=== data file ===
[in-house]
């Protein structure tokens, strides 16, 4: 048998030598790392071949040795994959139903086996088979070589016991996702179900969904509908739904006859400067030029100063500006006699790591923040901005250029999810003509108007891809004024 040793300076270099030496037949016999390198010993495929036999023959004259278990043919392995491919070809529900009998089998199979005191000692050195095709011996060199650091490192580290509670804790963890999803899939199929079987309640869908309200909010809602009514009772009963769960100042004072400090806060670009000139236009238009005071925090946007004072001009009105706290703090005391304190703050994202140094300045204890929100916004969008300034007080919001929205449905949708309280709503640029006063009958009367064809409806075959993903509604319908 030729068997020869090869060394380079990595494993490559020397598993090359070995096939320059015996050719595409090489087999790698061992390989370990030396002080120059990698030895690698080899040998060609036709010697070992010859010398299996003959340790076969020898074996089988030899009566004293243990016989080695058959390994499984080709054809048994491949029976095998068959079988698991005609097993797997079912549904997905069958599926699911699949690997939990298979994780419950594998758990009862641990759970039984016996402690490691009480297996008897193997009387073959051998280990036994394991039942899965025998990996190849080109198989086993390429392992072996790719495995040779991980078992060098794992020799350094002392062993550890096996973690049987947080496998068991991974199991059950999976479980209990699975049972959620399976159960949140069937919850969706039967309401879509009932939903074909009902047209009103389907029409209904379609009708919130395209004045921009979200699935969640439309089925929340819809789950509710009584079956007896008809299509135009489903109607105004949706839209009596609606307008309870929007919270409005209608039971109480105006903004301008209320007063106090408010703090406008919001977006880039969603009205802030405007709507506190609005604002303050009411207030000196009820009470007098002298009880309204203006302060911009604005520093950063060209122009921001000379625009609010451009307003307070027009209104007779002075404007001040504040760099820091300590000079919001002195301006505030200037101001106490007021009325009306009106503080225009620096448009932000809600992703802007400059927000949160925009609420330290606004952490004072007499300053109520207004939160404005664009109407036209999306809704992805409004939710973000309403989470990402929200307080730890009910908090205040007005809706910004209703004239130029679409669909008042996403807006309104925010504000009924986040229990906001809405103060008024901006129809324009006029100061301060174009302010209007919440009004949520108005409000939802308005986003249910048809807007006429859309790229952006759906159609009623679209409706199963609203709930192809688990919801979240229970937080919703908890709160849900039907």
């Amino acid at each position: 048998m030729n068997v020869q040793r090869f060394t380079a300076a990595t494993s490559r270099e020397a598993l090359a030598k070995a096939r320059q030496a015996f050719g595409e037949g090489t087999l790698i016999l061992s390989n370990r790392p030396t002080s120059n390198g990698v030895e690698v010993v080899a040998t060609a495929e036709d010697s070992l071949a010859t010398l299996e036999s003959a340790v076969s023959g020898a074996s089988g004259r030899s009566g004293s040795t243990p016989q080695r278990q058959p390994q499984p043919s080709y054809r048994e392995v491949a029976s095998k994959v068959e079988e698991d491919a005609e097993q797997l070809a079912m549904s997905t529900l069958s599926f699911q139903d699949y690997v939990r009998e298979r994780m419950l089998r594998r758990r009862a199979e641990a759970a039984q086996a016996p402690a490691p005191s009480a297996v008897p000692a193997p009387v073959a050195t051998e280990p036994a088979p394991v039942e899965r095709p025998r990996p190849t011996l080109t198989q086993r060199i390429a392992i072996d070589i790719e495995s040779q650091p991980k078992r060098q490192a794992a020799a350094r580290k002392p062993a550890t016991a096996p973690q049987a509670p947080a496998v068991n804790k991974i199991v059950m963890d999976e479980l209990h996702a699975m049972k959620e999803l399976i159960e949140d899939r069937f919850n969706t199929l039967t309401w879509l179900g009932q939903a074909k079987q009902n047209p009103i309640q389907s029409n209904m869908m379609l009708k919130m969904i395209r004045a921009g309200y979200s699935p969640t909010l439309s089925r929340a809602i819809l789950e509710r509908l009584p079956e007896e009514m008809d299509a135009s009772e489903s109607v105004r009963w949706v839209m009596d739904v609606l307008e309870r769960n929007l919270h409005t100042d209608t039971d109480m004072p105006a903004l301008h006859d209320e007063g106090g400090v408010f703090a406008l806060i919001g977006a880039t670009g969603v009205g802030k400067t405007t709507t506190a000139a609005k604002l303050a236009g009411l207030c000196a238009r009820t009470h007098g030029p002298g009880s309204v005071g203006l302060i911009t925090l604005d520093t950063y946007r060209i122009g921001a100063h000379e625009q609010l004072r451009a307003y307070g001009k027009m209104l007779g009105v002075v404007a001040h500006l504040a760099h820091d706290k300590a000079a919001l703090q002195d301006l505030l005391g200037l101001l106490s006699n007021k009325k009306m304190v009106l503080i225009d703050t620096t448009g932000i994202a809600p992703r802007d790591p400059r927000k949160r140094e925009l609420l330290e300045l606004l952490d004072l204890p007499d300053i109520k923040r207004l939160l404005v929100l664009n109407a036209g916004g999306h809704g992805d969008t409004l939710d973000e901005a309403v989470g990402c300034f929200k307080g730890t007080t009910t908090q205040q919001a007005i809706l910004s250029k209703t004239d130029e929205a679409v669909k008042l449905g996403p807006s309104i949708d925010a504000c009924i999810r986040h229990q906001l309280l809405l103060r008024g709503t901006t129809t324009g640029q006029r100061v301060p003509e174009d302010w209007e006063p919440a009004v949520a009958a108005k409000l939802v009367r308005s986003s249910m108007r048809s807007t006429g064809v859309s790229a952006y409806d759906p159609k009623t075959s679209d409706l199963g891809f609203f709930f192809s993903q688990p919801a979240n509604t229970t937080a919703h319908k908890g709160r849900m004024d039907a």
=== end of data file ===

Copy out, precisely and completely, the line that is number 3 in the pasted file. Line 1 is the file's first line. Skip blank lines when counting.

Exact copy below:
């Amino acid at each position: 048998m030729n068997v020869q040793r090869f060394t380079a300076a990595t494993s490559r270099e020397a598993l090359a030598k070995a096939r320059q030496a015996f050719g595409e037949g090489t087999l790698i016999l061992s390989n370990r790392p030396t002080s120059n390198g990698v030895e690698v010993v080899a040998t060609a495929e036709d010697s070992l071949a010859t010398l299996e036999s003959a340790v076969s023959g020898a074996s089988g004259r030899s009566g004293s040795t243990p016989q080695r278990q058959p390994q499984p043919s080709y054809r048994e392995v491949a029976s095998k994959v068959e079988e698991d491919a005609e097993q797997l070809a079912m549904s997905t529900l069958s599926f699911q139903d699949y690997v939990r009998e298979r994780m419950l089998r594998r758990r009862a199979e641990a759970a039984q086996a016996p402690a490691p005191s009480a297996v008897p000692a193997p009387v073959a050195t051998e280990p036994a088979p394991v039942e899965r095709p025998r990996p190849t011996l080109t198989q086993r060199i390429a392992i072996d070589i790719e495995s040779q650091p991980k078992r060098q490192a794992a020799a350094r580290k002392p062993a550890t016991a096996p973690q049987a509670p947080a496998v068991n804790k991974i199991v059950m963890d999976e479980l209990h996702a699975m049972k959620e999803l399976i159960e949140d899939r069937f919850n969706t199929l039967t309401w879509l179900g009932q939903a074909k079987q009902n047209p009103i309640q389907s029409n209904m869908m379609l009708k919130m969904i395209r004045a921009g309200y979200s699935p969640t909010l439309s089925r929340a809602i819809l789950e509710r509908l009584p079956e007896e009514m008809d299509a135009s009772e489903s109607v105004r009963w949706v839209m009596d739904v609606l307008e309870r769960n929007l919270h409005t100042d209608t039971d109480m004072p105006a903004l301008h006859d209320e007063g106090g400090v408010f703090a406008l806060i919001g977006a880039t670009g969603v009205g802030k400067t405007t709507t506190a000139a609005k604002l303050a236009g009411l207030c000196a238009r009820t009470h007098g030029p002298g009880s309204v005071g203006l302060i911009t925090l604005d520093t950063y946007r060209i122009g921001a100063h000379e625009q609010l004072r451009a307003y307070g001009k027009m209104l007779g009105v002075v404007a001040h500006l504040a760099h820091d706290k300590a000079a919001l703090q002195d301006l505030l005391g200037l101001l106490s006699n007021k009325k009306m304190v009106l503080i225009d703050t620096t448009g932000i994202a809600p992703r802007d790591p400059r927000k949160r140094e925009l609420l330290e300045l606004l952490d004072l204890p007499d300053i109520k923040r207004l939160l404005v929100l664009n109407a036209g916004g999306h809704g992805d969008t409004l939710d973000e901005a309403v989470g990402c300034f929200k307080g730890t007080t009910t908090q205040q919001a007005i809706l910004s250029k209703t004239d130029e929205a679409v669909k008042l449905g996403p807006s309104i949708d925010a504000c009924i999810r986040h229990q906001l309280l809405l103060r008024g709503t901006t129809t324009g640029q006029r100061v301060p003509e174009d302010w209007e006063p919440a009004v949520a009958a108005k409000l939802v009367r308005s986003s249910m108007r048809s807007t006429g064809v859309s790229a952006y409806d759906p159609k009623t075959s679209d409706l199963g891809f609203f709930f192809s993903q688990p919801a979240n509604t229970t937080a919703h319908k908890g709160r849900m004024d039907a």